Because Georgia relies on annual funding from the legislature, our ability to protect special places is subject to the highs and lows of the economy and the priorities of our Governor in any given year. Even in good economic times, complex, multi-year land acquisition projects have been difficult to execute. Lack of certainty about future funding has hindered Georgia’s ability to leverage additional private and philanthropic dollars for land protection.
Finally, this is about to change! In November, Georgians will have the opportunity to approve a state ballot referendum, the Georgia Outdoor Stewardship Act. If the referendum is approved, up to 80% of the state sales taxes collected on outdoor gear and put it in a dedicated fund to purchase and maintain state conservation lands. The estimated amount of the annual funding is $20 million.
Funding from the Georgia Outdoor Stewardship Act can only be used for projects that are approved by the Georgia Department of Natural Resources and consistent with these goals:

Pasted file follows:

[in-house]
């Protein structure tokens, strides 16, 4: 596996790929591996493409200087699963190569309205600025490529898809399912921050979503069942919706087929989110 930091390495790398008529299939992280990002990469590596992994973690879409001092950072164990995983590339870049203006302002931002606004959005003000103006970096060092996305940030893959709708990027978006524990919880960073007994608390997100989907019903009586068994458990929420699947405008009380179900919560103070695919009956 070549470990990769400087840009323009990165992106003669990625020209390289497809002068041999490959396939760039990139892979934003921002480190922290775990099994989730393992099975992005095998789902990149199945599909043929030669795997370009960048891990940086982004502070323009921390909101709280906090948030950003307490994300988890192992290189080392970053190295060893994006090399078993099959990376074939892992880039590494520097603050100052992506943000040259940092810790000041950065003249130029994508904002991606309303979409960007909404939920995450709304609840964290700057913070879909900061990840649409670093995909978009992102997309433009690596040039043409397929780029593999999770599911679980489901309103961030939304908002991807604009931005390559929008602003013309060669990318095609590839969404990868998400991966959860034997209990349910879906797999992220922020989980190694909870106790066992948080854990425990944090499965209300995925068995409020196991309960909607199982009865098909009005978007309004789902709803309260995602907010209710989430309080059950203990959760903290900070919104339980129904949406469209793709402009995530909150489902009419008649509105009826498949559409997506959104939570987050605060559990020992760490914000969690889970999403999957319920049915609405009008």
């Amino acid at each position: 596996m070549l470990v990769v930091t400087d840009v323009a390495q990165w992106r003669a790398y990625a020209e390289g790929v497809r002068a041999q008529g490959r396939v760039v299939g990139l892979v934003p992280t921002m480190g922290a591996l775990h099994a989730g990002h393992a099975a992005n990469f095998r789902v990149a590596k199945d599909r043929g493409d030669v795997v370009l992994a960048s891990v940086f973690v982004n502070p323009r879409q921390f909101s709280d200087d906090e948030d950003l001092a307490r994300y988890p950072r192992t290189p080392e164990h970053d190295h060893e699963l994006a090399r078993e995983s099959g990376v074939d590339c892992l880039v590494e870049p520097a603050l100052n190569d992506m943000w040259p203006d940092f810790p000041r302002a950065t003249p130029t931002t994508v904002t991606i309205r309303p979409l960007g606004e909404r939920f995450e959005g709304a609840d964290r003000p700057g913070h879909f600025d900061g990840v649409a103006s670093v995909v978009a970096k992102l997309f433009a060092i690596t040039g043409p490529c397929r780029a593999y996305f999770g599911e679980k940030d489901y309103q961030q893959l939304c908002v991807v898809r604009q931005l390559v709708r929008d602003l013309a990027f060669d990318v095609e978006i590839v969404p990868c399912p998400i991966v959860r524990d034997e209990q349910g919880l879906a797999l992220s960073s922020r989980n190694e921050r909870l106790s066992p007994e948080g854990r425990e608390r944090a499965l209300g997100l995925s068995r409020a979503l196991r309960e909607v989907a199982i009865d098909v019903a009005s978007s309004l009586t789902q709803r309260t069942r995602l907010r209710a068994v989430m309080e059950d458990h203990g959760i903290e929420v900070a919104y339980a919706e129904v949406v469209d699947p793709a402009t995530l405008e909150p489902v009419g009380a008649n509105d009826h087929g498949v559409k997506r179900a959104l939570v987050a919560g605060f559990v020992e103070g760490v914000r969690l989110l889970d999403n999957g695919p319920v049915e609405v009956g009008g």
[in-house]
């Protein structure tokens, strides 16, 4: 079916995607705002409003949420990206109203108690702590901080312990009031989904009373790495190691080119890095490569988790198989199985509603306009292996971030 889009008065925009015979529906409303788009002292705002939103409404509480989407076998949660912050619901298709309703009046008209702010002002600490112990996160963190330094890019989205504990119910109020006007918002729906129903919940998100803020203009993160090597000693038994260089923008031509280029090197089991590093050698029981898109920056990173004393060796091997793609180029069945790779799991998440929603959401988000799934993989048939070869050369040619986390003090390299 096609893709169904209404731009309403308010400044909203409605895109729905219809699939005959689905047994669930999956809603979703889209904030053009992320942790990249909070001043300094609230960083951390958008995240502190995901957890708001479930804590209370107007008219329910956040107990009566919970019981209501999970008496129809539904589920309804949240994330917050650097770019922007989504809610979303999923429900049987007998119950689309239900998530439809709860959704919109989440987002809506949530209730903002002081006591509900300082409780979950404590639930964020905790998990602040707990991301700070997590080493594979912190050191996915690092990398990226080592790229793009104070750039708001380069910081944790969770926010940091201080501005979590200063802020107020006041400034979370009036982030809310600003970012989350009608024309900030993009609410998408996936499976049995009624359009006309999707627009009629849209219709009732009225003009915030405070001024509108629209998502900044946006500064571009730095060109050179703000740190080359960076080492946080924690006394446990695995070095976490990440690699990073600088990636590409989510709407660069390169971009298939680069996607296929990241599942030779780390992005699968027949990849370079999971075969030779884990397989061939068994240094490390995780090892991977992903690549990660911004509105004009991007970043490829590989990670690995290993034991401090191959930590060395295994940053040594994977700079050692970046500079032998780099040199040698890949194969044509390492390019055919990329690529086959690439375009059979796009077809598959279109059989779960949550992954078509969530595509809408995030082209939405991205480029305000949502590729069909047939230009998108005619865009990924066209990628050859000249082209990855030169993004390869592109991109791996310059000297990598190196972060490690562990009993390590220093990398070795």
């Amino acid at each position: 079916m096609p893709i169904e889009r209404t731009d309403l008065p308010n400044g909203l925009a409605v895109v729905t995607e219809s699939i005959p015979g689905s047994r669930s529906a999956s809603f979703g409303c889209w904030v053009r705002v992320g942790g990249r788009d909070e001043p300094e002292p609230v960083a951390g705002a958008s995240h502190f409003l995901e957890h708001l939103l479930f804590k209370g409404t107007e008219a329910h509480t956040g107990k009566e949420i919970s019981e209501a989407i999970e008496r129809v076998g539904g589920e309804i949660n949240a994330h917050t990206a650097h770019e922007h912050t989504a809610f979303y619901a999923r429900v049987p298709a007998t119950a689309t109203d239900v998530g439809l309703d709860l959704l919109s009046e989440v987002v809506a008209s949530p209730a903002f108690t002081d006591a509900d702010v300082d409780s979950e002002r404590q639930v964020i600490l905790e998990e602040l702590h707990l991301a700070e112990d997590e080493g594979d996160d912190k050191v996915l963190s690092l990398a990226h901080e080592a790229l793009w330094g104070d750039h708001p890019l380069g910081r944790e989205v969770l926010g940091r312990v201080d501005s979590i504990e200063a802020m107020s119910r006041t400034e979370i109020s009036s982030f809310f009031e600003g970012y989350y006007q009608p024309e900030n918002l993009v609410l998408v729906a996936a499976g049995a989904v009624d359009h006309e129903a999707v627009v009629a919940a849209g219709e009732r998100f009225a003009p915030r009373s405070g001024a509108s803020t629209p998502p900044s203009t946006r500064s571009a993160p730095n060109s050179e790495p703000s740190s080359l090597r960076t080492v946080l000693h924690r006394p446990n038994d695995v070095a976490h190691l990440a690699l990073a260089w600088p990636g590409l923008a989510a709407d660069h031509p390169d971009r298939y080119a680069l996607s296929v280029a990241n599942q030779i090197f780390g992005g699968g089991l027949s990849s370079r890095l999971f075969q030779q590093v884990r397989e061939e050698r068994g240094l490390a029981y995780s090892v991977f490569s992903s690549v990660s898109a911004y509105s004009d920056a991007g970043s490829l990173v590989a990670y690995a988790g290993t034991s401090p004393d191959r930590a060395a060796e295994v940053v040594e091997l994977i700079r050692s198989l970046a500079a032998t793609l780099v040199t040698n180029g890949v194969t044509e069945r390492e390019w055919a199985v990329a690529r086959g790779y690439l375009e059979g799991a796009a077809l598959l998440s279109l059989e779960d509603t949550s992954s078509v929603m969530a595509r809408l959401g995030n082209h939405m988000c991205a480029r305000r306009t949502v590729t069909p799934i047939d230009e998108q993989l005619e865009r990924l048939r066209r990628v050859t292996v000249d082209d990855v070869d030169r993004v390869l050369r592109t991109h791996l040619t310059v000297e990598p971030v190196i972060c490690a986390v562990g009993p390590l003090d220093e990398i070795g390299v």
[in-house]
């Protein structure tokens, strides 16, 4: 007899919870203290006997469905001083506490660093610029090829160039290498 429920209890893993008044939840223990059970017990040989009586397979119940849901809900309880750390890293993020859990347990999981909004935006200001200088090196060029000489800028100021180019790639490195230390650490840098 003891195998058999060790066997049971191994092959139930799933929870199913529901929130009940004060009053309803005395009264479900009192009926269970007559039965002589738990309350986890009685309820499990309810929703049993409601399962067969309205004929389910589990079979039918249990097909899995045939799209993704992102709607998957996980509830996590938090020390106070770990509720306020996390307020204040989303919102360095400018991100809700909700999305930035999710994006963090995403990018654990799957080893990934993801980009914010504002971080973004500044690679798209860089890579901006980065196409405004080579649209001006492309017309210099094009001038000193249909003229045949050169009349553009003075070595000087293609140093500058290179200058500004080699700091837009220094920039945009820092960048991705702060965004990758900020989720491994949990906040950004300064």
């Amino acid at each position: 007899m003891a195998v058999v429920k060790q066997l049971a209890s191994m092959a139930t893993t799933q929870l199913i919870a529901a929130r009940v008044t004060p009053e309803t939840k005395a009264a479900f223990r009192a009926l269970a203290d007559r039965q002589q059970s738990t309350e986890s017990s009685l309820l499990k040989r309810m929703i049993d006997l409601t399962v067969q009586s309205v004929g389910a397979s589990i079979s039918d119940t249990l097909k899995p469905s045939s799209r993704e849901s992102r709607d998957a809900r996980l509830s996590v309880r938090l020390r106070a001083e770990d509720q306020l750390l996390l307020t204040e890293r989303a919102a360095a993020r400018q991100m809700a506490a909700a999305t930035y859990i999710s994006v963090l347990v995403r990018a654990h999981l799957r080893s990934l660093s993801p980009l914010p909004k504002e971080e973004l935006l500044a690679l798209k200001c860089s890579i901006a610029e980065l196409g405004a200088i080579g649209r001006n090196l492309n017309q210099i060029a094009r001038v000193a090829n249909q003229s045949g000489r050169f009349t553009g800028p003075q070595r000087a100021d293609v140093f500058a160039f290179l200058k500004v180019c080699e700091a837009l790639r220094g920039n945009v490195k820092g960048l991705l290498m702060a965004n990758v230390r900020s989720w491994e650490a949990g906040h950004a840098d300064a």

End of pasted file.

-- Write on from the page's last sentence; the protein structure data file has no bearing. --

- Water quality protection for wetlands, rivers, streams, or lakes
- Protection of wildlife habitat
- Protection of cultural sites, heritage corridors, and archeological and historic resources
- Protection of land around Georgia’s military installations to ensure that missions are compatible with surrounding communities and that encroachment on military installations does not impair future missions
- Support of economic development through conservation projects; or
- Provision for recreation in the form of boating, hiking, camping, fishing, hunting, running, jogging, biking, walking, or similar outdoor activities.
The legislation provides the General Assembly with the ability to adjust the amount of dedicated funding up or down based upon fluctuations in the state’s economy and overall revenue collections.